The voice of the late Bob Marley ushered satellite radio on the air yesterday (Sept. 25), promising listeners greater variety on the dial -- for a price. Hugh Panero, president of XM Satellite Radio,

The voice of the late Bob Marley ushered satellite radio on the air yesterday (Sept. 25), promising listeners greater variety on the dial -- for a price. Hugh Panero, president of XM Satellite Radio, flipped a switch in the company's Washington headquarters shortly after 12:30 p.m. ET and began offering service in San Diego and the Dallas-Fort Worth area. The company plans to expand nationwide in the coming months, and a competitor, New York-based Sirius Satellite Radio plans to come on line later this year.

"It's the signal of the future," Panero said while tuning in his company's reggae channel to Marley's classic "One Love." He described the concept as "part rocket science, part rock'n'roll."

XM Satellite Radio is offering 100 channels of varied music and talk, with limited advertising on some and no commercials on more than 30 channels. The company has 1.5 million pieces of music in a digital library to aim at markets ranging from opera to Latin romance. Service costs $9.99 a month.

Besides the reggae channel, called the Joint, XM offers a hard rock station called Bone Yard and 24 hours of disco on Chrome. Teens can discuss their problems on Babble On, while adults can tune into comedy, sports or news from a dozen sources.

Each of the 100 stations has its own hosts, who broadcast from XM's headquarters. Among them is Lou Brutus, whose Special X features every type of music imaginable, including people playing the spoons. "The word has gone out through the bizarre music community and they are coming out of the woodwork," he said.

Programming is broadcast to satellites and then to radio receivers. The signal can be blocked by tall buildings, so ground transmitters will repeat the signal in urban areas. Some receivers can be used in both autos and in homes.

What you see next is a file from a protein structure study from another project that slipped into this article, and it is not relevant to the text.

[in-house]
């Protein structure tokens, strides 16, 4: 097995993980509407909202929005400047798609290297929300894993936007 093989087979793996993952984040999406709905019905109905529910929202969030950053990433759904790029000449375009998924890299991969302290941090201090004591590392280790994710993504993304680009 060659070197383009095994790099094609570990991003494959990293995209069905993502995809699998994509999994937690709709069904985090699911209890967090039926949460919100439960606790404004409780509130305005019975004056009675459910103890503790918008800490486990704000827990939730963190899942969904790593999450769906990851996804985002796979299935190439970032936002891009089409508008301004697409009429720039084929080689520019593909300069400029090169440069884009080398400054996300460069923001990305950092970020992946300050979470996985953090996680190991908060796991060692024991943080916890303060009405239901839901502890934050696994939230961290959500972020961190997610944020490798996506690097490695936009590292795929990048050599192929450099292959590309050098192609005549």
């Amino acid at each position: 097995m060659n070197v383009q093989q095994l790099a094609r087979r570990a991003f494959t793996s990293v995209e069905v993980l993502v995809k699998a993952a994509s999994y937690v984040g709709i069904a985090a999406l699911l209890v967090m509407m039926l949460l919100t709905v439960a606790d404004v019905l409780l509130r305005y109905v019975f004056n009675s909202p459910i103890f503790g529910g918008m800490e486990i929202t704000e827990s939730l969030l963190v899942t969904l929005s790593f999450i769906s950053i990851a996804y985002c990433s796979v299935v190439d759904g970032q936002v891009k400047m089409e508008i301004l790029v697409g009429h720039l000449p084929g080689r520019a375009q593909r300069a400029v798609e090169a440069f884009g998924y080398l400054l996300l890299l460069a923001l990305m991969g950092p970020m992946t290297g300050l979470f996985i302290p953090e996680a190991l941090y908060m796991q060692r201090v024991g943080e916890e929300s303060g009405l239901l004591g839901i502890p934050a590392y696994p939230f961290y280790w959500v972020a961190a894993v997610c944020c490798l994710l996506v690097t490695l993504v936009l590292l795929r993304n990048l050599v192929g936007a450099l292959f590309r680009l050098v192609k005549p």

For autos, a new satellite stereo system costs about $400, said Stephen Cook, senior vice president of sales and marketing. But most stores that sell radios also sell satellite receivers that work with any existing car stereo.

The Pioneer Universal receiver, a small box with a remote control that shows the name of the song and the artist, runs about $250. A small antenna that sits on the vehicle's roof can cost up to $79. Another option is the Sony Plug and Play for about $300. The size of a radar detector, it can be removed from its plastic holder and used in a home stereo system, Cook said.

The satellite companies have the ambitious goal of signing up more than 4 million subscribers each in the next four years to break even. Sirius will charge $12.95 monthly and offer more commercial-free programming.

Morgan Stanley Dean Witter analyst Vijay Jayant said success depends on how committed automakers are to installing the satellite-receiving radios in their vehicles.

General Motors Corp., which has invested $120 million in XM, plans to offer the radios as a factory-installed option in some 2002 Cadillacs and in 20 models the next year. The subscription can be included in the car's financing.

Ford Motor Co. and DaimlerChrysler Corp. are working with Sirius and plan to offer the radios in 2003. Other automakers, including BMW and Porsche, are planning to install the radios at the factory.


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